Huntsville, Ala., is the worst city in America for tornado damage
The Weather Channel unveils its list of top 10 tornado cities.
Thu, May 02, 2013 at 04:53 PM
Photo: OAR/ERL/National Severe Storms Laboratory
"The Wizard of Oz" may have taught us that tornadoes are a worry in Kansas, but it's really people in Alabama who need to watch out for the deadly storms. According to a new list compiled by The Weather Channel's tornado expert Dr. Greg Forbes, three of the worst cities for tornado damage are all in the Yellowhammer State.
Dr. Forbes has been making an annual list of the ten worst tornado cities for a while now, but this year he added additional types of data going all the way back to 1962. "The difference between this year's list and the ones in the past is the past ones were just counting the sheer number of tornadoes," he said in a Weather Channel article about the list. "That didn't take into consideration the track length or path width. Thus it didn't count how big of an area was being affected by the tornadoes."
According to Forbes' calculations, Huntsville, Ala., is the worst city in America for tornado damage. One of the largest tornado "outbreaks" in U.S. history occurred in Huntsville on April 27, 2011, when nine people were killed. Another Alabama city, Birmingham, ranked third on Forbes' list. The city suffered 109 tornado deaths between 1950 and 2012. Tuscaloosa, which was also heavily hit by the 2011 storm, was close behind in fourth place; the city lost 43 people during that storm.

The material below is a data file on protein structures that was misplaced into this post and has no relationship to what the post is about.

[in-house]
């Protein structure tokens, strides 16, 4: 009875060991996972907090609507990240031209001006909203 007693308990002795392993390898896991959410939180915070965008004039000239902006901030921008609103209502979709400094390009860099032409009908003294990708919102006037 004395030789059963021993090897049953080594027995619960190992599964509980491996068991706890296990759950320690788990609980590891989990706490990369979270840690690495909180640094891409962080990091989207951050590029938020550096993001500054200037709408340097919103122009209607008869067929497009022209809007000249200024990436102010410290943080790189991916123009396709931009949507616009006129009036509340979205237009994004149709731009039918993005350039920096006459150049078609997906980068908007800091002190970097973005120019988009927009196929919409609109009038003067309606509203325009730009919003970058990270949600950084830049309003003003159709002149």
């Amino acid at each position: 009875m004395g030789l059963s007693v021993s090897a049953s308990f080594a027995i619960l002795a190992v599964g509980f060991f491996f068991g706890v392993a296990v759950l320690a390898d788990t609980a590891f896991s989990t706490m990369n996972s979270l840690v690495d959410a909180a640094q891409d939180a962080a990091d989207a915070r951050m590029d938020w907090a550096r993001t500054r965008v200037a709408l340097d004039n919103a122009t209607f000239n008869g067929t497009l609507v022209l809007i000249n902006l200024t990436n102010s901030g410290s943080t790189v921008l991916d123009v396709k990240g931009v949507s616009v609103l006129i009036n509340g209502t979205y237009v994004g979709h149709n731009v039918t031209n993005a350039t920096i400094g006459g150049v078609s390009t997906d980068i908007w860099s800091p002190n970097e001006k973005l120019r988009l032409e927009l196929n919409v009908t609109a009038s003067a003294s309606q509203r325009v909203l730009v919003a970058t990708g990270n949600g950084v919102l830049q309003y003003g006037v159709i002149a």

Jackson, Miss., was the second-worst city on the list. In fifth place was Little Rock, Ark., which experiences an average of 32 tornadoes every April.
Atlanta, home of The Weather Channel (and where Mother Nature Network is based), ranked as the eighth worst city for tornadoes. Forbes calculated that the city has experienced at least 70 tornadoes since 1950.
Also on the list were Tulsa, Oklahoma City, Wichita and Nashville. Most of these cities are not in the Plains areas traditionally equated with tornado activity. "Now we're becoming more aware of how tornado prone the Gulf Coast states are, especially from the Mississippi River east," said Forbes.
The Weather Channel's article also includes videos on picking the safest rooms in your home during tornadoes, footage of some of the worst disasters, and a map of all tornado activity over the past 56 years.
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